Posted by Fred Bals on June 21, 2018
The cyber security and open source security news that made headlines this week!
via IBM SecurityIntelligence: New research reveals that consistent practice of secure development and operations (DevOps) remains a challenge for organizations across industries. Only half of DevOps teams integrate application security testing elements in continuous integration and continuous delivery (CI/CD) workflows, despite widespread awareness of the advantages, according to a recent report [Examining DevSecOps Realities and Opportunities, from Synopsys and 451 Research].
via Synopsys Software Integrity (video): The FIFA World Cup overfloweth—with hackers, forgeries take a bite out of Apple security, and routing us to “Hackerville” (a VPNFilter update). Watch this episode here.
via SC Magazine: The Microsoft Windows intelligent digital assistant, Cortana, looked pretty dumb this week after revelations that it enabled the execution of arbitrary commands with elevated privileges on a locked machine…. Larry Trowell, associate principal consultant at Synopsys, points out that while a fix for the Cortana vulnerability has been issued, there are still other areas in which these assistants can be used to carry out an attack. “I see no reason why the ‘dolphin’ attacks triggering mobile phone smart assistants to call numbers and launch apps couldn’t be modified to attack a distracted user” Trowell told SC, adding “the software is neat, interesting, and fun to use—it also opens up a lot of areas that possibly haven’t been thought through properly.”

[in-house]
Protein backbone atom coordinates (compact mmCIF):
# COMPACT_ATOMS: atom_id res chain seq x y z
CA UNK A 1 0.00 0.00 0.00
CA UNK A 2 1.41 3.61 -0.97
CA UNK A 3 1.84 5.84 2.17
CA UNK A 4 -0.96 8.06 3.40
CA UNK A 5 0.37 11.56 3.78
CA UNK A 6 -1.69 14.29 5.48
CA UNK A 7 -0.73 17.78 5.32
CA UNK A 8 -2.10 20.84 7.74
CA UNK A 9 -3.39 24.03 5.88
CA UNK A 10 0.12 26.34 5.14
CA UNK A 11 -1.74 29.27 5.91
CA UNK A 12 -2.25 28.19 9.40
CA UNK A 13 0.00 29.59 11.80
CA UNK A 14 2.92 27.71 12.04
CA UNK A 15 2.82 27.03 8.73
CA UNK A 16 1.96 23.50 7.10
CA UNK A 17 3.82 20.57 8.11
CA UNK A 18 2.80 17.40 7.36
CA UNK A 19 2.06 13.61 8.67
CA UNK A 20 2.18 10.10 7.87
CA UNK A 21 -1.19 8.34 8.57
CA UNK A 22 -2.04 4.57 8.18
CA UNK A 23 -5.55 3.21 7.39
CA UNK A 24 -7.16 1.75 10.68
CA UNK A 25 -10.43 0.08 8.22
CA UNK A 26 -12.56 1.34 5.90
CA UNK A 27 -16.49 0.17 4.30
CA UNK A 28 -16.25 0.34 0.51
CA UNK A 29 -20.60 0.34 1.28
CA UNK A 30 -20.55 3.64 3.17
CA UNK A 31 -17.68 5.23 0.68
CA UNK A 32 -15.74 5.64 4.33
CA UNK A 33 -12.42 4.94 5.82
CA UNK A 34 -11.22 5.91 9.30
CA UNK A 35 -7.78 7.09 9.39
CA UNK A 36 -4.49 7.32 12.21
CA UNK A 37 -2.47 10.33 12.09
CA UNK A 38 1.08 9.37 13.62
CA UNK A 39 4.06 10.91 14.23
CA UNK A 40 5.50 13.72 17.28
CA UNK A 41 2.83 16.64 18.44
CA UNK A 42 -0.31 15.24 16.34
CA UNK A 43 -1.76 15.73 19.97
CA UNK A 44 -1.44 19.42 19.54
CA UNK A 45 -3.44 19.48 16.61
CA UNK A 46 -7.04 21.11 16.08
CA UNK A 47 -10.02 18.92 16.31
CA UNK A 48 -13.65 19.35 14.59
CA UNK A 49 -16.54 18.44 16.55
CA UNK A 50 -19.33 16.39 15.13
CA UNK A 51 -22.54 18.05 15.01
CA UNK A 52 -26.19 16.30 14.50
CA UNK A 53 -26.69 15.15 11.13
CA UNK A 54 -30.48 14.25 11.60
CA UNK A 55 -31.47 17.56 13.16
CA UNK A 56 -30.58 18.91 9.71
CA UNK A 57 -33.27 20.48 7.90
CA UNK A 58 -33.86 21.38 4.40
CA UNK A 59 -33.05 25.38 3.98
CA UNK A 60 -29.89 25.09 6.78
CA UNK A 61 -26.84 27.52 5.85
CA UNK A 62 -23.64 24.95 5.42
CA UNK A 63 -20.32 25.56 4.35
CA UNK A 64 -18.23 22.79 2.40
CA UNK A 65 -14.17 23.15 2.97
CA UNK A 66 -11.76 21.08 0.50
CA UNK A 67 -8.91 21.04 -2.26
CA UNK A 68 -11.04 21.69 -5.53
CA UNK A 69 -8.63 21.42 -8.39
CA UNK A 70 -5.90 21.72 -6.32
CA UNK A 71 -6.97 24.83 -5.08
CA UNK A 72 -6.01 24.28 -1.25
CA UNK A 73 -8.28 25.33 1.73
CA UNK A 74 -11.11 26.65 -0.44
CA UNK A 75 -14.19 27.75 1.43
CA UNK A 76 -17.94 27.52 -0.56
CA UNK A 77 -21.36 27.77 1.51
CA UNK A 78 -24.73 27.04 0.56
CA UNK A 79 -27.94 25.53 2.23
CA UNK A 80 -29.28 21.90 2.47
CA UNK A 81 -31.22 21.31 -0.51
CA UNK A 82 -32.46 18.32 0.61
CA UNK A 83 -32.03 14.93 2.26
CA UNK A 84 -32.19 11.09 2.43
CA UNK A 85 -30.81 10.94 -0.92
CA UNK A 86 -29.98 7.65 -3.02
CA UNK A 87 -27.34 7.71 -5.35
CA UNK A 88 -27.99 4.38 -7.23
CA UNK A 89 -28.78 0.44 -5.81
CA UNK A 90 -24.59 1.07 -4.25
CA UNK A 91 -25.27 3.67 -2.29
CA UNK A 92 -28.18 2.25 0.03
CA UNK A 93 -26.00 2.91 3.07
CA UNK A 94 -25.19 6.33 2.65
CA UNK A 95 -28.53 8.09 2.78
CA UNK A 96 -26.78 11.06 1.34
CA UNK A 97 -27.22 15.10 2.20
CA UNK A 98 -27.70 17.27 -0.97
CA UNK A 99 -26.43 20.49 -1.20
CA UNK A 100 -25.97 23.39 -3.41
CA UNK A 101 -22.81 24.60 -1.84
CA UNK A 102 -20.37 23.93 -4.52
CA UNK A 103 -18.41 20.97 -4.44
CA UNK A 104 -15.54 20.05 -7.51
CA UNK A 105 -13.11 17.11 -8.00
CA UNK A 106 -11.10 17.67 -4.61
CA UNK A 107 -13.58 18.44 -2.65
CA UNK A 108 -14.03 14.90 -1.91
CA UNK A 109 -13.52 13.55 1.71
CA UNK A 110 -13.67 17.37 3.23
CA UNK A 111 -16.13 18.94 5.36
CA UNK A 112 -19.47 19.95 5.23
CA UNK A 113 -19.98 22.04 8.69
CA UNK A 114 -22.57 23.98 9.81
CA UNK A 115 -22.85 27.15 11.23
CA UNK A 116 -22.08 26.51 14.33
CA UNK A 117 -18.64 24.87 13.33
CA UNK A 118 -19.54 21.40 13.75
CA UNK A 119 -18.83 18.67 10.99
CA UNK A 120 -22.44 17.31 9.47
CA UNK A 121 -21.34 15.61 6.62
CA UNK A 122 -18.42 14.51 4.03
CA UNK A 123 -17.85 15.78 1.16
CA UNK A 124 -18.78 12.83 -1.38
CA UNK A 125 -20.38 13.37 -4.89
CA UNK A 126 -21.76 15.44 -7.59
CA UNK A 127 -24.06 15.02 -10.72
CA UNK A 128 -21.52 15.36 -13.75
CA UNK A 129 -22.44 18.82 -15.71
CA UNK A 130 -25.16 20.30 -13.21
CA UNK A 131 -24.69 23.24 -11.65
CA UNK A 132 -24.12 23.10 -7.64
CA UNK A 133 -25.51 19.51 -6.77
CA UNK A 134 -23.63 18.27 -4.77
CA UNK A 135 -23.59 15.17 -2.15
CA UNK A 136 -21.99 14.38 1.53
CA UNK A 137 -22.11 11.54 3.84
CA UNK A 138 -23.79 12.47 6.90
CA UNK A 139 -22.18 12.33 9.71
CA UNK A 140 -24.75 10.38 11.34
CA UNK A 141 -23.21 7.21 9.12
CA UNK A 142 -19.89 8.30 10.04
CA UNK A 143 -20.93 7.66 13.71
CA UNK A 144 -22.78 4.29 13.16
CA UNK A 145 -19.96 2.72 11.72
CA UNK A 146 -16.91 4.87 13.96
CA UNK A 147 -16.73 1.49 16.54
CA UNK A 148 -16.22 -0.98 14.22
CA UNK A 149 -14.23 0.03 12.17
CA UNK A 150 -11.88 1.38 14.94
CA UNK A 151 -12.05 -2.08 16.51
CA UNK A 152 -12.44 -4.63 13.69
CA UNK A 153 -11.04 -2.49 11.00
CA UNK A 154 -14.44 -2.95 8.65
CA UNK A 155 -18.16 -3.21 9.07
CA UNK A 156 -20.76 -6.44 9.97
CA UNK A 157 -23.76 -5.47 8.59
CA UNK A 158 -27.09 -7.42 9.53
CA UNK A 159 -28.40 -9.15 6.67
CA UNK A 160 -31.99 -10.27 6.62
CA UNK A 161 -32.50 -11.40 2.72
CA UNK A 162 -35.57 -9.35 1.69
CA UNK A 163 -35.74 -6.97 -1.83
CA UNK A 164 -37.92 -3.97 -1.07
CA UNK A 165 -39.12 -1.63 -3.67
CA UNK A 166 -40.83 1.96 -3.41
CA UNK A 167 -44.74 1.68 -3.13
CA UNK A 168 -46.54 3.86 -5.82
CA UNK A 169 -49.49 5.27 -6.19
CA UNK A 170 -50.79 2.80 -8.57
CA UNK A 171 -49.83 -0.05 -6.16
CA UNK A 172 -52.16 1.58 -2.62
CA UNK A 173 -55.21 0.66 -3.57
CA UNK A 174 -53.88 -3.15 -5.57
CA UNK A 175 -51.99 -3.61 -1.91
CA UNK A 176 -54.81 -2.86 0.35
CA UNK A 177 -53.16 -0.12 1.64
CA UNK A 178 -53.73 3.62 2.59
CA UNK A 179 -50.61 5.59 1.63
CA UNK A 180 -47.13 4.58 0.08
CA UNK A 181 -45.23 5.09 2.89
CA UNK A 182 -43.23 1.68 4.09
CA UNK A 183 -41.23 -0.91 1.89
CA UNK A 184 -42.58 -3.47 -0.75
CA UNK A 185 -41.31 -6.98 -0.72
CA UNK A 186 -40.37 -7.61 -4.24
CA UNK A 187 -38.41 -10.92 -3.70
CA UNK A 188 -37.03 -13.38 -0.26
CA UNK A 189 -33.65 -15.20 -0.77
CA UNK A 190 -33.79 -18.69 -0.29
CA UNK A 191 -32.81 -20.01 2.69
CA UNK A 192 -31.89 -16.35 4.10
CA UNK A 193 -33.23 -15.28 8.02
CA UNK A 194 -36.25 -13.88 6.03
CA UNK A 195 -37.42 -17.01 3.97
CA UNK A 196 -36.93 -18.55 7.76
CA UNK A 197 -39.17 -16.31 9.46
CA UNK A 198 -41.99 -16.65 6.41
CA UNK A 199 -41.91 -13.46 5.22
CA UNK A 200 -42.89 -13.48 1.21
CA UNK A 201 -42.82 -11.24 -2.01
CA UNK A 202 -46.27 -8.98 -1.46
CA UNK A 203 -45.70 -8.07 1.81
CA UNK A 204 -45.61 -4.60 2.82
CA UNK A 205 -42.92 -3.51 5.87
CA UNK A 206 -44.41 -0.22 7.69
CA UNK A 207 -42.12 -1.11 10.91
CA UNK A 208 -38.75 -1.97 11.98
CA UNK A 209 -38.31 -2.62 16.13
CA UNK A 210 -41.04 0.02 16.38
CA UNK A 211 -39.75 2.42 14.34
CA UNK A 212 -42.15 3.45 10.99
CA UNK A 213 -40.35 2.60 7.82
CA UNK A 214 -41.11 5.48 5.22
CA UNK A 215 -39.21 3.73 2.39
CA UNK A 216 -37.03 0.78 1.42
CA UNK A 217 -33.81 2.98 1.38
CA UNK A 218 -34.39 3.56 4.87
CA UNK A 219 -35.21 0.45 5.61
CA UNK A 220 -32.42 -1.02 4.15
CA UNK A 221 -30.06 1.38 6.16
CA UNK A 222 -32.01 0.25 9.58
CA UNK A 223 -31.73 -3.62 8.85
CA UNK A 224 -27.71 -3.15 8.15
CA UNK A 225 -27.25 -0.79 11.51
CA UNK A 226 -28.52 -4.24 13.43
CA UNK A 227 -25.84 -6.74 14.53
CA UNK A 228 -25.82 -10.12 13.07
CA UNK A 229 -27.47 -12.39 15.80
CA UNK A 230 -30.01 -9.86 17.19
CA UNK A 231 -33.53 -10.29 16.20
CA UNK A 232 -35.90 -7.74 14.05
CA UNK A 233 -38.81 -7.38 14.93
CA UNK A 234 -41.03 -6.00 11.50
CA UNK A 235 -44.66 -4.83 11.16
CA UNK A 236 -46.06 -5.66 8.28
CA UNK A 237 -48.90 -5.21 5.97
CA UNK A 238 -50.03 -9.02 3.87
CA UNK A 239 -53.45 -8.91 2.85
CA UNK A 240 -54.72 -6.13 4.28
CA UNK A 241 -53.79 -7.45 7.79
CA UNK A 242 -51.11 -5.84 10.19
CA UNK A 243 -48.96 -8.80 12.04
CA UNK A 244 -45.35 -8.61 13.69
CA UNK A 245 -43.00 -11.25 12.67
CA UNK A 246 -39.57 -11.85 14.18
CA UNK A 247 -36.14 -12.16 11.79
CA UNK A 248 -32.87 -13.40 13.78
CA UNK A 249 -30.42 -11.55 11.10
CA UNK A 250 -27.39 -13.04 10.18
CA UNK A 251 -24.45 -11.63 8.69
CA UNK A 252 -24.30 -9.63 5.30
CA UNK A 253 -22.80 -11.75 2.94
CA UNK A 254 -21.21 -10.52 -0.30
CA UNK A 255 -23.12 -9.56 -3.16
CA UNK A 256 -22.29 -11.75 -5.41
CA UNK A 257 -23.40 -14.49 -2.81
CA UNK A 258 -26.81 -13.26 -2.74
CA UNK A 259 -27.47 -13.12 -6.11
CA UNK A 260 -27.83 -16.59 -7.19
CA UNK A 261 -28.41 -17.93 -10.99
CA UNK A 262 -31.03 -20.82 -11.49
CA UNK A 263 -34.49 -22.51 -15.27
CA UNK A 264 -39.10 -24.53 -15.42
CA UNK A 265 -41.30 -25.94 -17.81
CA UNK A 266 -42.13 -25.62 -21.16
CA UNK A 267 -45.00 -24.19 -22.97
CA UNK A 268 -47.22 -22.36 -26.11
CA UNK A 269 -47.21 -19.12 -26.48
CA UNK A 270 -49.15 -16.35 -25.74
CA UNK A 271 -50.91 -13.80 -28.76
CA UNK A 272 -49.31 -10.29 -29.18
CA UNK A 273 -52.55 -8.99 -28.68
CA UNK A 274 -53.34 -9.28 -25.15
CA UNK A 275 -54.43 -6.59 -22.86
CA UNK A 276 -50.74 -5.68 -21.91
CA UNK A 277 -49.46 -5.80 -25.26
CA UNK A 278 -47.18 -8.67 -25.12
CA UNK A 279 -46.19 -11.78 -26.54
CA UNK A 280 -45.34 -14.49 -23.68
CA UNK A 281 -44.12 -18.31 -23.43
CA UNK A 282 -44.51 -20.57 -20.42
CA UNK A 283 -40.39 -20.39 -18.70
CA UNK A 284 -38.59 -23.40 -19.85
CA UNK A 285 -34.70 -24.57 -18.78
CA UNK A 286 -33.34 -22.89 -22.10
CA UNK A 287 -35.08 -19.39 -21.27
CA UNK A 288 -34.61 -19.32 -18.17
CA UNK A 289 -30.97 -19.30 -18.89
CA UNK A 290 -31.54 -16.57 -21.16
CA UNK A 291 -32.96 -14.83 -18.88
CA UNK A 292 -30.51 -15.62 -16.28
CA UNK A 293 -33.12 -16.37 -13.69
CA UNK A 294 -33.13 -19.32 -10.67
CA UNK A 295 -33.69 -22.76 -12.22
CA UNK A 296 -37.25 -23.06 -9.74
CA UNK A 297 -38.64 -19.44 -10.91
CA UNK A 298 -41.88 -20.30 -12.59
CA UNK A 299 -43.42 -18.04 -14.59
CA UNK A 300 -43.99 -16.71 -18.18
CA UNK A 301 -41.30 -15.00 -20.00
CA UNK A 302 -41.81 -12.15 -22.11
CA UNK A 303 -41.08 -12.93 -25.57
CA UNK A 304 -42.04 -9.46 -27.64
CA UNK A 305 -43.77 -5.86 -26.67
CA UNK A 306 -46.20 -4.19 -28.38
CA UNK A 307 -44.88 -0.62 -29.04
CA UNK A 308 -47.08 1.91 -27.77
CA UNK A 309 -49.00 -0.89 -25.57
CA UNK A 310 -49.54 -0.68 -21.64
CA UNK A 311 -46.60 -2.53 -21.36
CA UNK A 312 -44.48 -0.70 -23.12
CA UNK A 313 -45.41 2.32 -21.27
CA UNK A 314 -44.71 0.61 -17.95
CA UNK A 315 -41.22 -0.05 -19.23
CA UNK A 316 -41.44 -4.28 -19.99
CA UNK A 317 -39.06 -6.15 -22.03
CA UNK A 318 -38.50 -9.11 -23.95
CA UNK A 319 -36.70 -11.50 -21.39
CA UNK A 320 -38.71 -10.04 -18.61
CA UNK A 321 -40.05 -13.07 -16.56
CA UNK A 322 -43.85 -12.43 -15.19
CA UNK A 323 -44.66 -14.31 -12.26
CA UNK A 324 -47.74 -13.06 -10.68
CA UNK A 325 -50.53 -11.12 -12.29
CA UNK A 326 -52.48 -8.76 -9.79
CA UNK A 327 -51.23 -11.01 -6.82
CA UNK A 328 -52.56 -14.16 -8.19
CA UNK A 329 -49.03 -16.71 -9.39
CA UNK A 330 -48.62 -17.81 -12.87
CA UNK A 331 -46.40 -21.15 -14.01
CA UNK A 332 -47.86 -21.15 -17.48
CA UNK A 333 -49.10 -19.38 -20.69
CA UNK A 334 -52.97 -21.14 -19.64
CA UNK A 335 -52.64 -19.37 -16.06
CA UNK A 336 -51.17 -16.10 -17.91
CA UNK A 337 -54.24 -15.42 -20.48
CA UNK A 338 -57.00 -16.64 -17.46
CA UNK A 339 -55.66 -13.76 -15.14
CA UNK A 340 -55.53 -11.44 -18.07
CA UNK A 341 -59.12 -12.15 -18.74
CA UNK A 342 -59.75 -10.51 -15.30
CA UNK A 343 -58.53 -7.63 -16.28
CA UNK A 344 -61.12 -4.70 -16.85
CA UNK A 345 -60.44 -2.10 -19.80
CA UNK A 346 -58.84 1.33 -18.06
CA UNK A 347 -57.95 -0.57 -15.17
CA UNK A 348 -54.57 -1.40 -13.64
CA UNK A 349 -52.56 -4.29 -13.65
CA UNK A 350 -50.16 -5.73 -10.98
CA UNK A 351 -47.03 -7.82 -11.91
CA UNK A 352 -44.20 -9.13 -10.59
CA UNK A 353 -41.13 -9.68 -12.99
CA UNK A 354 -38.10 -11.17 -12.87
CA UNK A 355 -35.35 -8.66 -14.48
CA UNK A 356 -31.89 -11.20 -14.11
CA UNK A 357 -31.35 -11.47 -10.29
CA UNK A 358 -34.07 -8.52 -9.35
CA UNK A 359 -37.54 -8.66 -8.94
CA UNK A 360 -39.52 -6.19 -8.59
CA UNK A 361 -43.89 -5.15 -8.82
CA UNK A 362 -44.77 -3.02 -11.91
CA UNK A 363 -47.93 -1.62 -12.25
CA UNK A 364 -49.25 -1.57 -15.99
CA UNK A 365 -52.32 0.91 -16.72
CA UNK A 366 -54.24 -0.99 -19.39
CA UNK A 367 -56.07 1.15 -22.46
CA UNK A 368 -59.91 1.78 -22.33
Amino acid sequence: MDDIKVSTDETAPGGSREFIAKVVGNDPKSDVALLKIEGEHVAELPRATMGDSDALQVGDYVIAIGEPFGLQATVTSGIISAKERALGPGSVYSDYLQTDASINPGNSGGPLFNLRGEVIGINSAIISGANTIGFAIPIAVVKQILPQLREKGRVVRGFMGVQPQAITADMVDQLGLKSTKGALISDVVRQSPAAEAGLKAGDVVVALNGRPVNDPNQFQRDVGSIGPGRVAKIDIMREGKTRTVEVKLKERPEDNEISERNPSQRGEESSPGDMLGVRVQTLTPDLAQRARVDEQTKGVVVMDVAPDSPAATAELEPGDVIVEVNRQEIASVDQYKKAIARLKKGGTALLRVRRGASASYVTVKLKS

via Infosecurity Magazine: The UK’s traffic control and transport systems are the latest piece of critical infrastructure (CNI) experts are warning could be sabotaged by nation state hackers…. Michael Fabian, principal consultant at Synopsys, argued that the precedent for disruption of CNI via cyber-attacks has already been set globally. “What we can take away as a positive is that officials are aware of the potential risks, and we can hope they are actively pursuing remediation programs to improve the security of their operations, keeping the UK’s core infrastructure safe,” he added.
via Intelligent CISO: Michael Fabian, Principal Consultant at Synopsys, said an increase in connectivity comes with an increase in risk. “Any time new pathways to these systems are added, they must be properly secured based on their individual characteristics following a risk-based approach,” he said. “With the increase in risk, the opportunity for directed cyberattacks also increases. Potential attackers range from hobbyists to nation-states, disrupting infrastructure. Now, the actual risk versus the perceived risk is complete speculation and is about as difficult to predict as the next location lightning will strike.”
via Search Security: A new malware variant reads like the greatest hits of cyberthreats: a cryptojacker using an NSA exploit to scan for IoT devices with hardcoded passwords to spread and distribute the miner. And according to experts, there’s blame to be had on all sides…. Larry Trowell, principal consultant with Synopsys Software Integrity Group, said the government shares some of the blame for the NSA exploit. “It’s in every country’s interest to develop systems enabling offensive and defensive strategies to protect individuals and national services,” Trowell wrote via email. “There is no fault in that. If the NSA does have some blame to share in this situation, it is for allowing secrets to be exfiltrated—not in developing them.”
via BetaNews: Amazon has struck a deal with Marriott International that will see the introduction of Echo devices into rooms…. But is this something that hotel visitors are ready for? The recent case in which an Echo user had their private conversation shared with a contact after her device misinterpreted general speech as instructions highlights the potential for privacy issues. It’s something that Andrew van der Stock, senior principal consultant at Synopsys, voices concern about.
via Nikkei xTECH (Japan): Japan Synopsys announced the results of an investigation into the security and risk of open source software on June 19, 2018. It was found that open source software is used in 96% of all business applications and that it contains an average of 600 vulnerabilities per IoT application.
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